The long put options trading strategy offers an individual the right to sell an underlying stock at the specified price, point A, as listed on the graph. When the investor purchases a put option, he or she is betting that the stock will fall below the strike price before the expiration date. Using a put instead of shorting the stock reduces the risk to the investor as they can only lose the cost of the put, verses unlimited risk associated with shorting the stock.

Long Put Option

If the stock rises, the long put option will expire worthless, and the investor will lose only the cost of the option. Likewise, an investor who shorted the stock will continue to lose more and more as the stock continues to climb higher. When purchasing puts, especially short term, there is a need for investors to be careful. If an investor buys many put contracts, their risk also increases. This is because the options can expire worthless, whereby the investor would lose the entire investment.

When to Buy Put Options

There are many reasons to buy put option contracts, these can be for speculative purposes, meaning the investor believes a stock price is going to fall. A long put can also be used as a hedge against stock already owned, to protect an asset if it’s to have a sudden turnaround in value, also known as a protective put.

Here if the stock that is already owned suddenly dropped, owning a put option would increase in value, offsetting the losses incurred from the stock.

How To Consistency Beat the Market With Over a 90% Success Rate

Whether the market is up, down, or sideways, the Option Strategies Insider membership gives traders the power to consistently beat any market. Spend less than one hour a week and do the same.

Just click the link below to see our full presentation on exactly how we do it.

CLICK HERE TO JOIN OUR FREE WEBINAR

Buying a Put vs. Shorting the Stock

For investors who want to take a bearish position in the stock, shorting the stock and buying put option contracts are the most popular strategies.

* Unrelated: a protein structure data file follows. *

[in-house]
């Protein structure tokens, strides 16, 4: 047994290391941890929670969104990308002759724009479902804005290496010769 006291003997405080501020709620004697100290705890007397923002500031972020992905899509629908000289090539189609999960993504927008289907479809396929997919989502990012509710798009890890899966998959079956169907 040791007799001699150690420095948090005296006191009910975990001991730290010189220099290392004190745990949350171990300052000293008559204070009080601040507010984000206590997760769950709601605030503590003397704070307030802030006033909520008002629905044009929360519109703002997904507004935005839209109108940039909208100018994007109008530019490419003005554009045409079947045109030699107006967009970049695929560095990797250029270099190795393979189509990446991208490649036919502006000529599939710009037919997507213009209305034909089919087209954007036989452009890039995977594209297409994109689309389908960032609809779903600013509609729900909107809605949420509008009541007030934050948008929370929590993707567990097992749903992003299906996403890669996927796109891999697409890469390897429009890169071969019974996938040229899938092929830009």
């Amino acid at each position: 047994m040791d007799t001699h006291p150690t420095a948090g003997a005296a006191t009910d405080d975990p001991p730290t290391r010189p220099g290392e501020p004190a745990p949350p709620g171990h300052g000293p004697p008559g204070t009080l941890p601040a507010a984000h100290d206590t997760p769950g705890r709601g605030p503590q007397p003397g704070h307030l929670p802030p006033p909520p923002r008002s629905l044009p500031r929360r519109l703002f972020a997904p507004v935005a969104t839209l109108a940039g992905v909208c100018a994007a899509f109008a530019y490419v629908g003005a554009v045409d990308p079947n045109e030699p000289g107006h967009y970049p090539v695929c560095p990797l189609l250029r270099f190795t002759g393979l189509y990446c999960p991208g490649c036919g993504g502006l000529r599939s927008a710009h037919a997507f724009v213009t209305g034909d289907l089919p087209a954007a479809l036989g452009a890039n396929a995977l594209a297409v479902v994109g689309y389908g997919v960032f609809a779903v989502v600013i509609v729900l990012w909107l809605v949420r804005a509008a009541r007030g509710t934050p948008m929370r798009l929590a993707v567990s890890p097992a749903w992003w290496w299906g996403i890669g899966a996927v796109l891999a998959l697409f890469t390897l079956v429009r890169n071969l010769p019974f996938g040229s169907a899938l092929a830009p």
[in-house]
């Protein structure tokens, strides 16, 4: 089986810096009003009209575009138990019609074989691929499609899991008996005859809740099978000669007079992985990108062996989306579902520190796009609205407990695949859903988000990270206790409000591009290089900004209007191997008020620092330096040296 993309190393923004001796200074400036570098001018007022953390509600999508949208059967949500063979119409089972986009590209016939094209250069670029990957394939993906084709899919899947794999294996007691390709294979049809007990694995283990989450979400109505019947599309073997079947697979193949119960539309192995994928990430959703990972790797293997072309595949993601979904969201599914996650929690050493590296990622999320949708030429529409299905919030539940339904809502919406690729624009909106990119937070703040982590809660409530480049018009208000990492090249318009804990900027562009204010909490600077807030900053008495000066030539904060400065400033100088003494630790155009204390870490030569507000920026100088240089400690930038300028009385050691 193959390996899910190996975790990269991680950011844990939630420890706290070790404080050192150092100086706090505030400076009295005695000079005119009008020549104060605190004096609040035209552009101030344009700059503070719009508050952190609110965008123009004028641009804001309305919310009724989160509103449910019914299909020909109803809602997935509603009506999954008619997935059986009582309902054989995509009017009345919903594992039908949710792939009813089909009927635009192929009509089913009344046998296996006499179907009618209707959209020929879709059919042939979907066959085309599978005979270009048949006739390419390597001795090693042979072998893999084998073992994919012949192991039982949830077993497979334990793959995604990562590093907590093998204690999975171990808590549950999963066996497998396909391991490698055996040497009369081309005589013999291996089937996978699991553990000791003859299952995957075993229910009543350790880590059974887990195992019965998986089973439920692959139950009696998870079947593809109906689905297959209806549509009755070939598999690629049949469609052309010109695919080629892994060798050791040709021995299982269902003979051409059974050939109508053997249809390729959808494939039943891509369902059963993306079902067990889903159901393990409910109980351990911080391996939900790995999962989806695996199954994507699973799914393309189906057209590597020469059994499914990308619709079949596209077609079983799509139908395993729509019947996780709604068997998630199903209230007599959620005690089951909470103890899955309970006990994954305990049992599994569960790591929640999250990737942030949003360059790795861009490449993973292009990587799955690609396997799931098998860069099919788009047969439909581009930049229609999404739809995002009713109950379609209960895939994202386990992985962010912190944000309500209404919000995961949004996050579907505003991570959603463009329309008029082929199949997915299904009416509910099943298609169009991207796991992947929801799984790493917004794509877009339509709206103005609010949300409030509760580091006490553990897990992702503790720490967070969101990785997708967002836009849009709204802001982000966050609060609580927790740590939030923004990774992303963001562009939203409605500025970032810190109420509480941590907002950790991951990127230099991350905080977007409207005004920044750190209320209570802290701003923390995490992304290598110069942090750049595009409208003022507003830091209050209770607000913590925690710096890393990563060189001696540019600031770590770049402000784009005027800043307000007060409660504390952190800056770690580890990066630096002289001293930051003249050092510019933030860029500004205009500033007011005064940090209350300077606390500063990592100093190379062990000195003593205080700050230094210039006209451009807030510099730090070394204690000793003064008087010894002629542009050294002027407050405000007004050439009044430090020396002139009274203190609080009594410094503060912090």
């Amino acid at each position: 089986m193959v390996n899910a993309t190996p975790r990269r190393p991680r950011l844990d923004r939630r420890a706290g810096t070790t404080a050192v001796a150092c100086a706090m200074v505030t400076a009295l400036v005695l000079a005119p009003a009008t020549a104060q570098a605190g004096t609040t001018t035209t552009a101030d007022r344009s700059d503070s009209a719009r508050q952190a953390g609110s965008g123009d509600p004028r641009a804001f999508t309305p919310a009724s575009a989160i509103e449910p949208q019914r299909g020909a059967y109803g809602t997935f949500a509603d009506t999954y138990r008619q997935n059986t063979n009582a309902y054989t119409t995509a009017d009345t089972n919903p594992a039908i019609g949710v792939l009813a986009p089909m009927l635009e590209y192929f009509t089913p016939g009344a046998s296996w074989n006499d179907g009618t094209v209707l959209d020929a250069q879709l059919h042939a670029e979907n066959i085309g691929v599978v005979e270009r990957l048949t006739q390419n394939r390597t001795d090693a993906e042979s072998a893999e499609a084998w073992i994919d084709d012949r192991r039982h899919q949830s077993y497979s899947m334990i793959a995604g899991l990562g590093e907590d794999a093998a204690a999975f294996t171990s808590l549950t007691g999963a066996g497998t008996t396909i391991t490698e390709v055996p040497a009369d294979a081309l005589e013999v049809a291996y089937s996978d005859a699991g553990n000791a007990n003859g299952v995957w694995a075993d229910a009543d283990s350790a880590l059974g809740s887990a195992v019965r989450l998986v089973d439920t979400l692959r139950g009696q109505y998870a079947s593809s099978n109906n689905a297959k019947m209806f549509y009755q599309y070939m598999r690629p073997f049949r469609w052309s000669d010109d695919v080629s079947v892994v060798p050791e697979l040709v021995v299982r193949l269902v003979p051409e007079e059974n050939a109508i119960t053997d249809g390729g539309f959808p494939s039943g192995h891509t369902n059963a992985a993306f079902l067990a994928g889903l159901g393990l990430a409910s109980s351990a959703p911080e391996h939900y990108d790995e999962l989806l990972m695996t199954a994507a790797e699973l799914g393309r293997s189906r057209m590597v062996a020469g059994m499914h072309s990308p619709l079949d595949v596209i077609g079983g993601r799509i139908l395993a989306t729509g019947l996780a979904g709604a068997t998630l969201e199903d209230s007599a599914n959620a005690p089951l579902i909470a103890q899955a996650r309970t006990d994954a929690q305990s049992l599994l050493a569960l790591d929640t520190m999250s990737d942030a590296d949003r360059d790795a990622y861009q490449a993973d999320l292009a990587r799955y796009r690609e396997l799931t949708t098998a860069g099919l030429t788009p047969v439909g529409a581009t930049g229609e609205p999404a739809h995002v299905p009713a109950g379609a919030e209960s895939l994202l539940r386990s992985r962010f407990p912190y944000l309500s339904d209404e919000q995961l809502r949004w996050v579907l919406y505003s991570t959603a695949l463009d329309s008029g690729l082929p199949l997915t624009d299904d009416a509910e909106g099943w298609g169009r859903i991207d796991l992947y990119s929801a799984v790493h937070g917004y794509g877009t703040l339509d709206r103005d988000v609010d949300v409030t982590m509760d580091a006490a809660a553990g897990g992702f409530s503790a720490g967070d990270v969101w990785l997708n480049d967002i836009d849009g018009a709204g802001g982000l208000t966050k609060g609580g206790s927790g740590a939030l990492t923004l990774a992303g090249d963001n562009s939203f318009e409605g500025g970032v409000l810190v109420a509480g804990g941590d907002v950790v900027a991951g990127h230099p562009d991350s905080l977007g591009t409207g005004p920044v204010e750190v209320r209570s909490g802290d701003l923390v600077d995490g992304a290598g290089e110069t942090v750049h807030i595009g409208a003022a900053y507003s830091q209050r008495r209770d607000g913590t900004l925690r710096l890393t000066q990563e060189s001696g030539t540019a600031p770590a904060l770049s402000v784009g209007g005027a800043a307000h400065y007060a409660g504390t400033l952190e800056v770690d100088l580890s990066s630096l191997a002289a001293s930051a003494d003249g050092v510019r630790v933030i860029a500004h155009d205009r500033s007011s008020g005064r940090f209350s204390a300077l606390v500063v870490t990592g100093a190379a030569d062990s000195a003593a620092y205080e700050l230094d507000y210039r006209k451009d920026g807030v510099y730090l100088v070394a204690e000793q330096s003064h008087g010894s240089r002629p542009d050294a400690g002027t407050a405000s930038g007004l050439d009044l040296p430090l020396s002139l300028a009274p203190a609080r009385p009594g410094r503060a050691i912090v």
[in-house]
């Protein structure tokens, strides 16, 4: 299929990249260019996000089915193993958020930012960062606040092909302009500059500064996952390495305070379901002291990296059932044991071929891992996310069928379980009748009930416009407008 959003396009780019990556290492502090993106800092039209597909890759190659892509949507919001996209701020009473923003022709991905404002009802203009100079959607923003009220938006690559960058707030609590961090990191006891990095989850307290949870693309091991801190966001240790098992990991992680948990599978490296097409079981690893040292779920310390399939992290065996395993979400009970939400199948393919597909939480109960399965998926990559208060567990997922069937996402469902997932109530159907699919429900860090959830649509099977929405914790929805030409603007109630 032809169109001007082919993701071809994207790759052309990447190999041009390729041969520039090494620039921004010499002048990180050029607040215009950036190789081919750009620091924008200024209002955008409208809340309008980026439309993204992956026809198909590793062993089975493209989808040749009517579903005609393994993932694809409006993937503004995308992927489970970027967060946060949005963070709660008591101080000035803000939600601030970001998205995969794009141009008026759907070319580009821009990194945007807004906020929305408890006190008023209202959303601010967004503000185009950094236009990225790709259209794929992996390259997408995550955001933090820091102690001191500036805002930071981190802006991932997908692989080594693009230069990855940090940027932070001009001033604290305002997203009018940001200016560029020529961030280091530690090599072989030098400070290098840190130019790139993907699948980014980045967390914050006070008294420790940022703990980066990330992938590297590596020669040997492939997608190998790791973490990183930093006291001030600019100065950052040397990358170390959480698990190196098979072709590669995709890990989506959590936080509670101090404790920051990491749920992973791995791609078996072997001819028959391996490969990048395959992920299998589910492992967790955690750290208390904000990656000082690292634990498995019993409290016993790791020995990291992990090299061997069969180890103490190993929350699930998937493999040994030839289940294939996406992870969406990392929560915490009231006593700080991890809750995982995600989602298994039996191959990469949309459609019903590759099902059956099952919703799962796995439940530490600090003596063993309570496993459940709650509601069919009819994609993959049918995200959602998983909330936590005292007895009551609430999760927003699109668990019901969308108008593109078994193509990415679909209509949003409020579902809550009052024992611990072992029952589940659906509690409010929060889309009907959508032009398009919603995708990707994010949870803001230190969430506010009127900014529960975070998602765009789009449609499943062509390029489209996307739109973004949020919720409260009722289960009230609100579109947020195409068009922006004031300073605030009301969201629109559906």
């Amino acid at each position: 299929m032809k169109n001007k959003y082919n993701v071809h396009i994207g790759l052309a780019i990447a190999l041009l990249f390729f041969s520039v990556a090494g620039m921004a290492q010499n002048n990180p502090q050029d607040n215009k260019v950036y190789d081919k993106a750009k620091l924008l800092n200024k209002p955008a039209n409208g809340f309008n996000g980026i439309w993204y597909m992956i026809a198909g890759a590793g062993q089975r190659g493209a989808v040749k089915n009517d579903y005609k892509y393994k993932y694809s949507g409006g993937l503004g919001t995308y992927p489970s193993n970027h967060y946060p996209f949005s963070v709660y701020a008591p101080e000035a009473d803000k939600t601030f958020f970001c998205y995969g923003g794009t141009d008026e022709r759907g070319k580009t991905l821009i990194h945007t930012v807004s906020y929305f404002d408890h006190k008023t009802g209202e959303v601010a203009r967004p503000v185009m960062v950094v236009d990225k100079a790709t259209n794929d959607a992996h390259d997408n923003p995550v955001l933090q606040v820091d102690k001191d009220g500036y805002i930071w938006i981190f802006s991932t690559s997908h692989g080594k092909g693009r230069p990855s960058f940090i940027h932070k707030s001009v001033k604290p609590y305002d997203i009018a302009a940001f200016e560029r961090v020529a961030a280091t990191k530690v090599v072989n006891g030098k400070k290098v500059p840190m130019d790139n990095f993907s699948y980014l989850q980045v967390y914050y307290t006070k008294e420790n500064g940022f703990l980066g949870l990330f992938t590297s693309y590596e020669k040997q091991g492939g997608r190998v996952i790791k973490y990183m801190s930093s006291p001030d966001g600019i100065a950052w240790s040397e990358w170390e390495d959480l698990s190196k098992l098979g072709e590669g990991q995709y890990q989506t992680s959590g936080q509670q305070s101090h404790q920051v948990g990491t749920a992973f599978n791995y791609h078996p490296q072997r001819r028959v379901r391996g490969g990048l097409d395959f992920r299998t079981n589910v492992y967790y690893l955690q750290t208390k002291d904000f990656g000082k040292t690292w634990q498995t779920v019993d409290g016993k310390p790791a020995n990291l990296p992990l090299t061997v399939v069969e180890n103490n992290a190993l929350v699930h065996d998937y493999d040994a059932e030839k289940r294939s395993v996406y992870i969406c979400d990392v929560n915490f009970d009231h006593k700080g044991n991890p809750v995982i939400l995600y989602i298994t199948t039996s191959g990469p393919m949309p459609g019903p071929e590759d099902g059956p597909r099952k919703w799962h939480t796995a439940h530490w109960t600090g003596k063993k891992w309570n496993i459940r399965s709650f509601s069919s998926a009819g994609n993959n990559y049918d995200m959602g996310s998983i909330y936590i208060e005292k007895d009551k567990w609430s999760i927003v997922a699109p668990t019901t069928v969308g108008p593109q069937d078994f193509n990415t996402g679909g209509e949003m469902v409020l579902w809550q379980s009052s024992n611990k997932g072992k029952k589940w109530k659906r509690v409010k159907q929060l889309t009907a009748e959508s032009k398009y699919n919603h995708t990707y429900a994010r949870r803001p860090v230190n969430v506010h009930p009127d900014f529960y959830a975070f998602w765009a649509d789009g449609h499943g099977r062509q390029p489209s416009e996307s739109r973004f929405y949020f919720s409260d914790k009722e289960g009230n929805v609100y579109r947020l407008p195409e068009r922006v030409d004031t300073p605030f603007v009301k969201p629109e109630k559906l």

Shorting a stock is a risky endeavor, as a stock’s price can increase to infinity, which is why shorting a stock has unlimited risk. Buying a put is an alternative bearish strategy as an investor can only lose the cost of the put, so it’s risk is limited. Both of these strategies have limited profit potential, and gain value as the stock falls, but a stock can only fall until it reaches zero. But buying a put option is a way to capitalize on the downward movement in a stock while ensuring risk is limited to the premium paid for that option contract.

Profit/Loss

Maximum Loss = Net Premium Paid

The maximum gain for a long put strategy is unlimited as the stock can continue to move down gaining more and more value, at least until it reaches zero.

Breakeven

The breakeven on a long put option is calculated by subtracting the premium from the strike price.

If a stock is trading $100 and an investor wants to buy a 90-strike price put for $2.0, then the breakeven would be $88.00.

Example

If stock XYZ is trading $100 and the investor thinks the stock is headed down, he may buy a 90-strike price put option for a $2. If the stock trades down to $85, they will make $5 on the 90 put, but because they paid $2 for the option, their net gain will be $3.

If, however, the stock continues to trade up or never trades down to $90, they will lose their $2 investment.

Conclusion

The long put is an investment practice that allows the investor to wager on the decline of the stock. The investor must be able to handle the potential loss of the entire premium if they are wrong. Whenever there is a decline in the underlying price, the traders can earn much more through puts ownership compared to short-selling. In short-selling, the risks are uncapped because there is a possibility of the stock price continuing to rise without any limits.


Chris Douthit
Chris Douthit

Chris Douthit, MBA, CSPO, is a former professional trader for Goldman Sachs and the founder of OptionStrategiesInsider.com. His work, market predictions, and options strategies approach has been featured on NASDAQ, Seeking Alpha, Marketplace, and Hackernoon.